Editor’s note: Michael Ackley’s columns are satire and parody based on current events, and thus mix fact with fiction. He assumes informed readers will be able to tell which is which.

News item: Former President Bill Clinton’s name has been floated as a potential successor to Kofi Annan, secretary general of the United Nations.

“This plenary session of the United Nations will come to order!”

The buzz of conversation in the room ceased at the words of the tall, gray-haired American at the lectern.

William Jefferson Clinton, 42nd president of the United States of America was a commanding presence as chief executive of the world body, and all eyes turned to him as he spoke.

The secretary-general summarized the session’s agenda, heard a motion and second to adopt it, called for a voice vote and declared the motion passed. Quickly and masterfully, he guided the delegates through the routine matters of the day: a preliminary budget for the U.N. Educational, Scientific and Cultural Organization, a compilation of AIDS statistics from the World Health Organization, and a very brief report on the Universal Postal Union.

As the reports concluded, the delegates sat forward, eager to hear Mr. Clinton’s words.

“Now, ladies and gentlemen, your excellencies,” he said, “my saxophone rendition of Junior Walker’s ‘Shotgun!'”

Cries of consternation filled the room:

“My word!”

“Nyet, nyet!”

“Zut alors!”


Delegates were on their feet, gesticulating excitedly and one babbling at the other without regard to differences in language.

“Order! Order!” Mr. Clinton cried, repeating the call until his personal magnetism overcame the bedlam and the delegates quieted. “The chair recognizes the ambassador from the United Kingdom.”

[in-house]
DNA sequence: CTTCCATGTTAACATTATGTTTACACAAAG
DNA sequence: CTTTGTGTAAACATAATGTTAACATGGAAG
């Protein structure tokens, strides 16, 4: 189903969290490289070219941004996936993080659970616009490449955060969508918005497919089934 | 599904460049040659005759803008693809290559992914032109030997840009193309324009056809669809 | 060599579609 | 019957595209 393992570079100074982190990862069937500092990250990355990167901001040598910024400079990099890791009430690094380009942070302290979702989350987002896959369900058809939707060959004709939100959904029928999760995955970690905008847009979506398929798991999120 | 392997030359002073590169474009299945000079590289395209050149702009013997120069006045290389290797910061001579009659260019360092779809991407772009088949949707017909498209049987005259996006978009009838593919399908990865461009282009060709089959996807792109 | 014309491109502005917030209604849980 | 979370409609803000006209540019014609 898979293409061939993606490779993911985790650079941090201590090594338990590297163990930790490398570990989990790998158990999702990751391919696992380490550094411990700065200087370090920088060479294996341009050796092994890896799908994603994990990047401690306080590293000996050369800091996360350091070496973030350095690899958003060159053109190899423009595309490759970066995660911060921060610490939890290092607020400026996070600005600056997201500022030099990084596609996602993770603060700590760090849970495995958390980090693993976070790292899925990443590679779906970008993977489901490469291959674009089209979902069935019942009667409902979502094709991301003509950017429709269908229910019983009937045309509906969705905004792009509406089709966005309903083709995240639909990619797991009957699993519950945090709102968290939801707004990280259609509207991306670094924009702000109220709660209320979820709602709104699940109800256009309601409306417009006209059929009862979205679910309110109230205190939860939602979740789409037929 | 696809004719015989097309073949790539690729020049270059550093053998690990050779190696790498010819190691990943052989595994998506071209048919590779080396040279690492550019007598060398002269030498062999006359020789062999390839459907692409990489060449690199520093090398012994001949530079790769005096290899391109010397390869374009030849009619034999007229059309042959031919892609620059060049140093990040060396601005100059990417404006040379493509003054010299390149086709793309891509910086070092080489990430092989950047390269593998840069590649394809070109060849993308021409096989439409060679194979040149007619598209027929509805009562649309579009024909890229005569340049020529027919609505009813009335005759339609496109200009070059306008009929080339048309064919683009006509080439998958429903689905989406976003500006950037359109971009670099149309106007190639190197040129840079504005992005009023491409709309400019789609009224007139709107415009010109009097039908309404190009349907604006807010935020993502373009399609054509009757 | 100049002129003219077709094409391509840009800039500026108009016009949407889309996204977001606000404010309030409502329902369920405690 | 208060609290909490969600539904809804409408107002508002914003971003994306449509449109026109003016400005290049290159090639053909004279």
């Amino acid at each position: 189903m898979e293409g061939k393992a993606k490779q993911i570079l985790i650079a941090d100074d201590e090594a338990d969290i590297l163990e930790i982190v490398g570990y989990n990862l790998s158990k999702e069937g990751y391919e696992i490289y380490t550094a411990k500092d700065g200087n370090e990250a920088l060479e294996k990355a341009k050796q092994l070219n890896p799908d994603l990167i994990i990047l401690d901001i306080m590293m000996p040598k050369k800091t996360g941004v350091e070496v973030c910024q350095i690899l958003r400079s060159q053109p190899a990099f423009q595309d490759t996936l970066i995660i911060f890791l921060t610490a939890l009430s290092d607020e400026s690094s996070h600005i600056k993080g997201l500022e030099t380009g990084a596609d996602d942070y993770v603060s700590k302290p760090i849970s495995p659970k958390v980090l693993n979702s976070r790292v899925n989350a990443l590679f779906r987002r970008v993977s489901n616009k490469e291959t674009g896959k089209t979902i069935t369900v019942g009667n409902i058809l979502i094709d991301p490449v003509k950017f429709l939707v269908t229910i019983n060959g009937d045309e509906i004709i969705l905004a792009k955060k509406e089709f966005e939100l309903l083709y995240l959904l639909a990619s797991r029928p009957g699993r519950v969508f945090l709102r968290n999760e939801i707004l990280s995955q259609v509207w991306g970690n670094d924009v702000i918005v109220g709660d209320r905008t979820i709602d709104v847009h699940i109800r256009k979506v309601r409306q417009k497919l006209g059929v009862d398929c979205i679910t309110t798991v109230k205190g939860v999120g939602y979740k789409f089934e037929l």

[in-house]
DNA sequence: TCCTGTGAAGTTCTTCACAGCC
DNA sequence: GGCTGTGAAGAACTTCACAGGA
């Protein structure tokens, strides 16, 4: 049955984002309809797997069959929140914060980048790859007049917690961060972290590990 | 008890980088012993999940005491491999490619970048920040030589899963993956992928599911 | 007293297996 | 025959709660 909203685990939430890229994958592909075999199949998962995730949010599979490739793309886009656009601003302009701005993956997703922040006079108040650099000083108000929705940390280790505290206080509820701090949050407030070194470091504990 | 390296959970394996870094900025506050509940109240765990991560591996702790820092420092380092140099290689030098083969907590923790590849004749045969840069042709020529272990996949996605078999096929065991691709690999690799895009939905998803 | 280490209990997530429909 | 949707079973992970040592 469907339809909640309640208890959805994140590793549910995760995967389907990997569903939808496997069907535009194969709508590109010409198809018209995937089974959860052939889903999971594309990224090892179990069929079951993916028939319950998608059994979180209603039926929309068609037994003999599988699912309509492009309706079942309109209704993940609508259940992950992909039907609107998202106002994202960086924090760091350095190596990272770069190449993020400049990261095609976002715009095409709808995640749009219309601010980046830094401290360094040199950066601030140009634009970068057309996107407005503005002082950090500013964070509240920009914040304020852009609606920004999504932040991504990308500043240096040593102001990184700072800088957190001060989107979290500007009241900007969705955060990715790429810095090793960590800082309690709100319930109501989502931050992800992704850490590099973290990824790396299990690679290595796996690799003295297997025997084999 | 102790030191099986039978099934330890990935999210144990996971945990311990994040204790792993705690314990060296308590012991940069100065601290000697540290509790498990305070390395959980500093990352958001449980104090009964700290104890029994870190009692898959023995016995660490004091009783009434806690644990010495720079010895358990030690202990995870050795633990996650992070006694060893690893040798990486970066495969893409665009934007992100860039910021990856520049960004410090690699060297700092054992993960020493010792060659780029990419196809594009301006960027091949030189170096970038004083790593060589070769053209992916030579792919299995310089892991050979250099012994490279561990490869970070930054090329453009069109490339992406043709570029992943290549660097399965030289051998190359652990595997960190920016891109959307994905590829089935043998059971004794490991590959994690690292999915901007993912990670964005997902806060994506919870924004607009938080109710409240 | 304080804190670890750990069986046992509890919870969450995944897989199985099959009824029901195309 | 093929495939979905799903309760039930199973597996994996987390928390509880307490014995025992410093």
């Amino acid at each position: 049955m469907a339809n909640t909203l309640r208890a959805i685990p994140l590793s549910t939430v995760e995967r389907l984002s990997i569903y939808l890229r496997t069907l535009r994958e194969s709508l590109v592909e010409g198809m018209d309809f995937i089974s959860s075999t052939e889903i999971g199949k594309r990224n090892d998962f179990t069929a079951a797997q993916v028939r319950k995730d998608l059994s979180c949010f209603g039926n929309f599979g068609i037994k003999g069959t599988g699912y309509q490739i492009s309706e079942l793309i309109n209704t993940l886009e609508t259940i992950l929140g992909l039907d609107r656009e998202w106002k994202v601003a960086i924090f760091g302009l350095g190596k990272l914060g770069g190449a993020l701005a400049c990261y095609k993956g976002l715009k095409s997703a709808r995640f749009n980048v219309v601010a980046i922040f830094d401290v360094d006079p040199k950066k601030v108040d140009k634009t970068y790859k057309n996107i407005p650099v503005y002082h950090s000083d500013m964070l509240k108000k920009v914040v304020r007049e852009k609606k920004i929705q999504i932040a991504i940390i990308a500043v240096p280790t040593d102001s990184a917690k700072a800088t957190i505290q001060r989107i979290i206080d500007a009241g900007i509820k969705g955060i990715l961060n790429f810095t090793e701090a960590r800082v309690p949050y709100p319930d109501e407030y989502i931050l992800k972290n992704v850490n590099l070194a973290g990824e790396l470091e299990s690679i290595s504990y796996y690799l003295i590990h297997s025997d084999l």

“Mr. Secretary-General, we must protest,” he said. “While we all hold you in the highest esteem, you must recognize that nothing has been more divisive in your term of office than your insistence on playing the ‘ill wind that nobody blows good.'”

There was a good humored chuckle at this, and the tension seemed to subside.

“Not since the Iraq affair has this assemblage faced a more sensitive issue,” the diplomat continued. “As it is late in the day, may I suggest – in fact, I move – that we table the saxophone until the next meeting of this august body,” said the Brit.

The French ambassador jumped up, shouting, “By acclamation!”

And the polyglot cries came again, “Da!” “Aye!” “Oui!” “Ja!”

For a long moment the secretary-general seemed gripped by indecision. He bit his lower lip and seemed on the verge of tears.

When he regained his composure, his voice was more hoarse than usual.

“Very well,” he said. “I, as all of us, must recognize that since the aforementioned Iraq question, when our Security Council voted not to back the United States, our determination to maintain the U.N. as a forum for settling global disputes must be our first priority.

“We cannot afford a further erosion of world commitment to this institution. Therefore, in the spirit of international comity that long has been the hallmark of this organization, and recognizing that as secretary-general it is my task to unite rather than divide … the matter of the saxophone is laid upon the table.”

Solemnly, the delegates rose and applauded.

As the clapping subsided, the Russian ambassador asked, “How about lunch?”

But Mr. Clinton raised an admonitory hand.

“Shouldn’t we schedule our next meeting first?” he asked. “I appreciate you all coming up to Chappaqua, but the decorators are coming in next week, and we can’t have it here.”

“They have a nice meeting room at Denny’s,” said the Russian.

“Nein!” rejoined the German. “You can’t get free use without a minimum number of orders.”

And another round of Babel followed until the French ambassador said, “My place is big enough, and we have at least a dozen folding chairs.”

“Done!” said Mr. Clinton. “Lunch is in the parlor.”

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